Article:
Did you know that all that time you spend on Facebook could actually help secure your next freelance gig? It’s true and I’ve proven it over and over in the past few years!
There’s no perfect formula, but there are specific steps you can take to see an uptick in freelance work — no matter what industry you’re in, simply by interacting in groups on Facebook.
By following these steps, you’ll be able to find the right kinds of clients, who are more than willing to purchase your products and services. And the best part is, they’ll come to you, no need to waste time seeking them out!
Find out where your clients hangout
The most important part of using Facebook groups to land freelance gigs is to know where your ideal client hangs out. For example, I’m a freelancer who likes being in groups with other freelancers and small business owners.
But I also hang out in groups related to podcasts I love and tools I use. So think outside-the-box a bit!
Join groups that you want to be in, as well as ones you think potential clients will be in. If you’re a coach or consultant, make sure to join local groups where you can connect with people in person or attend local events. I do this with the Denver Entrepreneurs Club and a local conference organization I’m a part of.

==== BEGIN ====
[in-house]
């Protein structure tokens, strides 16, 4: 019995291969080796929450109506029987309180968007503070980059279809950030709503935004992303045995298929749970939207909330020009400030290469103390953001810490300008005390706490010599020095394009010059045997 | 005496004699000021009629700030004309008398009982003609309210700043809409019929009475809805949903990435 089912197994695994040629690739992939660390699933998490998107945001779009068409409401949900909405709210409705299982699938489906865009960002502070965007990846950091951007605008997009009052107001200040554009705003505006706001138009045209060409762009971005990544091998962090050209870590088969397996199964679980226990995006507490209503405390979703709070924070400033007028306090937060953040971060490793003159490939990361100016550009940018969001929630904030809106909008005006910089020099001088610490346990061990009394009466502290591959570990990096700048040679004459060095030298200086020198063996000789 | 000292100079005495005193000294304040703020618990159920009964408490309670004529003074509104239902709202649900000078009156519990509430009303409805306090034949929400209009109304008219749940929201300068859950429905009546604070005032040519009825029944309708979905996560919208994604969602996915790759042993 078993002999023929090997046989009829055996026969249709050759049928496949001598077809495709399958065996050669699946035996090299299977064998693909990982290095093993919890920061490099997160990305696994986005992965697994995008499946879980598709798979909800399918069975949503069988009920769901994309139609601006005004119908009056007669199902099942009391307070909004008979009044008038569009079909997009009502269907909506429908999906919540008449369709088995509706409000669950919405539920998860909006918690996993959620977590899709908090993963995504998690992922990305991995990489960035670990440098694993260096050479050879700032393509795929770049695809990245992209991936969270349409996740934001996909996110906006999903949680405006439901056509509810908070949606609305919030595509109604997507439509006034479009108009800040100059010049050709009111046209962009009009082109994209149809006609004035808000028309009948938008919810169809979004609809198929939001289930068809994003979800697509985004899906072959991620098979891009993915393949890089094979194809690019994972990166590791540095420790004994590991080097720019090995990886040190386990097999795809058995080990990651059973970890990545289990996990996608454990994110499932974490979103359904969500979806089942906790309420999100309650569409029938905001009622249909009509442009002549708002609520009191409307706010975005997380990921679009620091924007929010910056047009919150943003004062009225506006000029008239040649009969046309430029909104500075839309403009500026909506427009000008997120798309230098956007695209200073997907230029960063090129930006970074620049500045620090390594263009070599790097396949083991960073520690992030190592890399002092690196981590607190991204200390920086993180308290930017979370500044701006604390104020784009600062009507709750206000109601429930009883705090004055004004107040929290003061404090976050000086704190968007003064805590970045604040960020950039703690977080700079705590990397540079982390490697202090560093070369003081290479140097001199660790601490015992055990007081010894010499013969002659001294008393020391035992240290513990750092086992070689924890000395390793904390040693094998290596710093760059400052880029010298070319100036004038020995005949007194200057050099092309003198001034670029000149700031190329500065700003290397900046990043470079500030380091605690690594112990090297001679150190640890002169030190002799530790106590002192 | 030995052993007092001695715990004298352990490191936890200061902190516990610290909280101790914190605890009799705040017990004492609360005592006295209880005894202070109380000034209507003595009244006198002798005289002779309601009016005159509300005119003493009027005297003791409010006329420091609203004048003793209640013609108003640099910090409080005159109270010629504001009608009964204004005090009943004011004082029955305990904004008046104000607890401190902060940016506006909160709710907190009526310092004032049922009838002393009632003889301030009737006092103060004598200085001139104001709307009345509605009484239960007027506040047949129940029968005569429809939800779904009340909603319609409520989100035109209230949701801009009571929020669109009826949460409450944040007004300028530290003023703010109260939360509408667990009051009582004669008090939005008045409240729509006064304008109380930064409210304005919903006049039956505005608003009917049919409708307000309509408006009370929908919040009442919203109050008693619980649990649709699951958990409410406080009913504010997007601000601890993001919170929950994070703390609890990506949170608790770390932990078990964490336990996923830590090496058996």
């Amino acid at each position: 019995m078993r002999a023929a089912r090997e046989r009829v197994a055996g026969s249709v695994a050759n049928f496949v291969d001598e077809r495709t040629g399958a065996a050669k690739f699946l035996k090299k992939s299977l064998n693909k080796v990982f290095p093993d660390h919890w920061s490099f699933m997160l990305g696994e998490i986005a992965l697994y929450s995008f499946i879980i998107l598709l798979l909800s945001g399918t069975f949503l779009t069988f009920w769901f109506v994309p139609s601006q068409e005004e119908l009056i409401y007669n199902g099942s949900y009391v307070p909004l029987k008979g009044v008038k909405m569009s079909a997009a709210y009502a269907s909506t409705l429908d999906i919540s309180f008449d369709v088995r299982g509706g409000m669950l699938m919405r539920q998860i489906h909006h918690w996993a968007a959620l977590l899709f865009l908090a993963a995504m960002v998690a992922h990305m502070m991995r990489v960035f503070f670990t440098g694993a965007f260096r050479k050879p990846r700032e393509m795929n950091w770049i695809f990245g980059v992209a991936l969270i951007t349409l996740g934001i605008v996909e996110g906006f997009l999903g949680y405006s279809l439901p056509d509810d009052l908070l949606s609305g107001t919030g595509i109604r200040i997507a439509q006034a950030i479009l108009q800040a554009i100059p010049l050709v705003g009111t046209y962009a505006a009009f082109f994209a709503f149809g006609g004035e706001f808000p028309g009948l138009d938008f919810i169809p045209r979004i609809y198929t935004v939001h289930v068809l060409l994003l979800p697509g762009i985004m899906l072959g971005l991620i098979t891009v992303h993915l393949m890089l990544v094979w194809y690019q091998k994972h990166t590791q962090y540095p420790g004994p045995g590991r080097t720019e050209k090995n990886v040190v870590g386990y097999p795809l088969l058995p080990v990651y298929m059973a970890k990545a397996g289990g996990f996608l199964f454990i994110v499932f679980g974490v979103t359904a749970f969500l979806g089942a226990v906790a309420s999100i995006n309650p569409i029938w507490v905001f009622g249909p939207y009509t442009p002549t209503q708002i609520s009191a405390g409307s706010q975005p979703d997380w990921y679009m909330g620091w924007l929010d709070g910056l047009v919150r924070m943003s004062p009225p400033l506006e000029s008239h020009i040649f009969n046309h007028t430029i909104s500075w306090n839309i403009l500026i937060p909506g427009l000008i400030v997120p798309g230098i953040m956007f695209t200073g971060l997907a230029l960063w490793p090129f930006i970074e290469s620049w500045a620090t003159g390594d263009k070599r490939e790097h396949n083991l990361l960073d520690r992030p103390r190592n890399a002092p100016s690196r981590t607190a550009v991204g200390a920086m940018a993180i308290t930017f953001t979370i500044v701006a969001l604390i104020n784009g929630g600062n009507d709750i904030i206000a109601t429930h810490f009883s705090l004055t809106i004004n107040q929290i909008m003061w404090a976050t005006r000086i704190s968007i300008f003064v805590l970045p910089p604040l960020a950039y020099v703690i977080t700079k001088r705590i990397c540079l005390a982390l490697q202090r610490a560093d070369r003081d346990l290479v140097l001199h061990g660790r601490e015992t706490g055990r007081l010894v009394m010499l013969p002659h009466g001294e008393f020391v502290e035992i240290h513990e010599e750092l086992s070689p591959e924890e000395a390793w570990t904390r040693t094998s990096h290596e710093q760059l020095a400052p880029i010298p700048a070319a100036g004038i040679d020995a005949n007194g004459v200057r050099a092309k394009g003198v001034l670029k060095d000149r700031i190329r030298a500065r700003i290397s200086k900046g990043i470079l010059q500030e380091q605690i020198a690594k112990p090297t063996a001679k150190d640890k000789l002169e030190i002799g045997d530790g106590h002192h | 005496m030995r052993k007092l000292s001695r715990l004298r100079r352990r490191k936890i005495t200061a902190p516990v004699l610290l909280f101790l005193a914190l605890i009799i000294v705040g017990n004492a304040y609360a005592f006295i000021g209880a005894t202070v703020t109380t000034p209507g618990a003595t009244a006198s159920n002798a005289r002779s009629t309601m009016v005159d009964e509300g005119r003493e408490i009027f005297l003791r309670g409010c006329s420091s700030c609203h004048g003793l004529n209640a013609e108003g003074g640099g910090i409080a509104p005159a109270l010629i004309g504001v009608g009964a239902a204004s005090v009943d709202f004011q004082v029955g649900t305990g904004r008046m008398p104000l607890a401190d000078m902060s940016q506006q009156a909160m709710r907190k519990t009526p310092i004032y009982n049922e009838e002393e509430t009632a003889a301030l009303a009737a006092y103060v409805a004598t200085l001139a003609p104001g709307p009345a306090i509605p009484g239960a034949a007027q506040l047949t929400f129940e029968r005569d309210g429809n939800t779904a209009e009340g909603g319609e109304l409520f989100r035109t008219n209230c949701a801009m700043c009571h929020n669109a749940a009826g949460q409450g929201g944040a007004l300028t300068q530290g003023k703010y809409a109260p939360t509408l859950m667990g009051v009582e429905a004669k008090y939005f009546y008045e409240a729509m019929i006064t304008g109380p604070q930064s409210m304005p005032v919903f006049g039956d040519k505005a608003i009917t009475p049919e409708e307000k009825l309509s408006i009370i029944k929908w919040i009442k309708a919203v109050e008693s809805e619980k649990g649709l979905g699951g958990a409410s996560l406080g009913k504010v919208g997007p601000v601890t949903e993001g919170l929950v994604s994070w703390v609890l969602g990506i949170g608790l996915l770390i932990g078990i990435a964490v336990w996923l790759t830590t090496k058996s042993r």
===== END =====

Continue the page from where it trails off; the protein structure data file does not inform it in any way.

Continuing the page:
If you’re a writer, look for writer groups. If you’re an editor, look for groups for editors or authors. Most Facebook groups, tend to post inquiries and gigs for various potential clients, so joining industry specific groups is going to be extremely helpful (and lucrative).
Make a list of the best groups on Facebook
To search for various groups on Facebook, it’s as easy as using the search box and typing in a specific keyword, such as “freelance” or “author” and then clicking the “groups” button. Obviously the more specific the better, I just used this as an example.